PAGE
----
Rationale: Environmental stimuli, or cues, associated with the use of drugs such as cocaine are one of the primary drivers of relapse. Thus, identifying mechanisms to reduce the motivational properties of drug cues is an important research goal.
Objectives: The purpose of this study was to identify cellular signaling events in the nucleus accumbens (NAc) that are induced when a cocaine cue memory is either extinguished through repeated cue presentation in the absence of drug, or when the memory is reactivated and reconsolidated by a brief cue re-exposure. Signaling events specific to extinction or reconsolidation represent potential targets for pharmacotherapeutics that may enhance extinction or disrupt reconsolidation to reduce the likelihood of relapse.
Methods: Male Sprague-Dawley rats were trained to self-administer cocaine paired with an audiovisual cue. Following a period of self-administration, the memory for the cocaine-associated cue was either extinguished, reactivated, or not manipulated (control) 15 min before sacrifice. Tissue from the NAc was subsequently analyzed using mass spectrometry based phosphoproteomics to identify cellular signaling events induced by each condition.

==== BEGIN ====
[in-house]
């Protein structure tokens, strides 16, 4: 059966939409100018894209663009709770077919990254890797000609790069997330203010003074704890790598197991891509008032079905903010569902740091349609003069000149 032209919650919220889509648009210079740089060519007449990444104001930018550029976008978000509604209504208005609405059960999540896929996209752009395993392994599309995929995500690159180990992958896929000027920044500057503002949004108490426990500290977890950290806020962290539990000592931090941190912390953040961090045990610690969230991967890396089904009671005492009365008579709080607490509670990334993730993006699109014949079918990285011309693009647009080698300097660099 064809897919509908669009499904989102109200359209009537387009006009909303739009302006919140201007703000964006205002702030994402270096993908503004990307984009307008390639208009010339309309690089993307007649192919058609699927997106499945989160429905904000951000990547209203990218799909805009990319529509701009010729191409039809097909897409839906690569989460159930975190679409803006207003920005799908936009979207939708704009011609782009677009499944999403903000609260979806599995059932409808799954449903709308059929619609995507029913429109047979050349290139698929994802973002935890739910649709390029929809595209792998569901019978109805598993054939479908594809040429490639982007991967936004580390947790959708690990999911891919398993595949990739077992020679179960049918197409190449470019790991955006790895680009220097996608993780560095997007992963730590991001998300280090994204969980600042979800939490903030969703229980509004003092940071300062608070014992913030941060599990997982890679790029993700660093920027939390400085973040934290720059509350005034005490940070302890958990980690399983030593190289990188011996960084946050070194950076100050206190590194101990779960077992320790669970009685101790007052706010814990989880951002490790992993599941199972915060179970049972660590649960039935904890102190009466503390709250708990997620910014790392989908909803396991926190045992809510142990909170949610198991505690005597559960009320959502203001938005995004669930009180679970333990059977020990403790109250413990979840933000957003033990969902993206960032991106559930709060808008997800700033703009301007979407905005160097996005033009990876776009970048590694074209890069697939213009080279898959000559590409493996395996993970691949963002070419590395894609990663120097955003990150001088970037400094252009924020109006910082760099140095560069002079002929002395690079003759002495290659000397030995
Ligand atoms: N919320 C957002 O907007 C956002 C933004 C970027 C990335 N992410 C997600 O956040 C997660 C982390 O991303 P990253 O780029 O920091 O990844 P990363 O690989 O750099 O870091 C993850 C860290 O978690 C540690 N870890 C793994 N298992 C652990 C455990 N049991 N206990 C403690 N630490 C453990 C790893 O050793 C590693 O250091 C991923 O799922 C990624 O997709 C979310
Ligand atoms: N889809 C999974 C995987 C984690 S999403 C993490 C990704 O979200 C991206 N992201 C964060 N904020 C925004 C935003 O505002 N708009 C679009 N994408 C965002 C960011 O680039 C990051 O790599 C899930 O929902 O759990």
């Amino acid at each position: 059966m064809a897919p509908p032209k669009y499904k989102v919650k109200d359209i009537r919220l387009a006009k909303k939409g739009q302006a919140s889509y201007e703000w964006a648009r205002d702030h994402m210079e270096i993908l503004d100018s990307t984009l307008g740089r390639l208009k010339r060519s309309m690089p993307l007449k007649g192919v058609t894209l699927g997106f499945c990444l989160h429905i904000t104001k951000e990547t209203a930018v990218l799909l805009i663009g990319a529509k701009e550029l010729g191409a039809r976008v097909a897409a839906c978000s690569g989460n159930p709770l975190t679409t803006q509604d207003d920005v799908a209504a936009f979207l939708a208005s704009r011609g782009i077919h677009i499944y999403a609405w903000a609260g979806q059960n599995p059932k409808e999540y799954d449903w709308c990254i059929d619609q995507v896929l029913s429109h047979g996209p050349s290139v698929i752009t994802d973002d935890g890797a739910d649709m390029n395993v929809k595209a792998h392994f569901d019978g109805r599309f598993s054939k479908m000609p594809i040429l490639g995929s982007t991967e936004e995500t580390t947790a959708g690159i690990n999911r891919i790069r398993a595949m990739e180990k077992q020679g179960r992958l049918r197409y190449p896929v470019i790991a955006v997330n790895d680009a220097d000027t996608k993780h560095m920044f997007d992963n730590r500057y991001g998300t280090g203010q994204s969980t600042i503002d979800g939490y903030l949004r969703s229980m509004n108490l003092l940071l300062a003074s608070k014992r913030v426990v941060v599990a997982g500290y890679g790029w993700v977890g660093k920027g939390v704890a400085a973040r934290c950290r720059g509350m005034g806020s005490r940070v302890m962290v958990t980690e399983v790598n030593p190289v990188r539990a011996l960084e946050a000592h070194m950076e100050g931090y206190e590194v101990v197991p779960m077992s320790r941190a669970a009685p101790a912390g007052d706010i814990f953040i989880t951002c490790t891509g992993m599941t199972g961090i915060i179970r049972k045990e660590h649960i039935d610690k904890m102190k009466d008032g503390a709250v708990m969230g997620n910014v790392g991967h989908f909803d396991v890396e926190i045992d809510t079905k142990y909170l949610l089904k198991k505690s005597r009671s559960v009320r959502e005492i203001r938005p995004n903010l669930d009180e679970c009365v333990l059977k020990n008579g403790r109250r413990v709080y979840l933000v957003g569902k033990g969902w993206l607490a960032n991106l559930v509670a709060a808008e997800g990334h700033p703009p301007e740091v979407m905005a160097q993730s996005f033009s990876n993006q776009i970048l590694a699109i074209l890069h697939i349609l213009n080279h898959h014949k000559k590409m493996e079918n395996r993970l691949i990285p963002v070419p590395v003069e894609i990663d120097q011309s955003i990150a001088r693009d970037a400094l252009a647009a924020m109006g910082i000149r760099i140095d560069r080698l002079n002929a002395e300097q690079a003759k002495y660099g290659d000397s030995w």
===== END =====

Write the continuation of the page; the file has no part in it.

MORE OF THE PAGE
Results: Extinction and reconsolidation of the cocaine cue memory produced both common and distinct changes in protein phosphorylation. Notably, there were no significant changes in protein phosphorylation that were modulated in the opposite direction by the two behavioral conditions. Comparison of NAc phosphoproteomic changes to previously identified changes in the basolateral amygdala (BLA) revealed that cue extinction increases phosphorylation at serine (S) 883 of the GABAB receptor subunit 2 and on S14 of syntaxin 1a in both regions, while no common regional signaling events were identified in the reconsolidation group.
Conclusions: Phosphoproteomics is a useful tool for identifying signaling cascades involved in different memory processes and revealed novel potential targets for selectively targeting extinction versus reconsolidation of a cocaine cue memory. Furthermore, cross region analysis suggests that cue extinction may produce unique signaling events associated with increased inhibitory signaling.
Keywords: Cocaine; Extinction; Memory; Phosphorylation; Proteomics; Reconsolidation; Self-administration.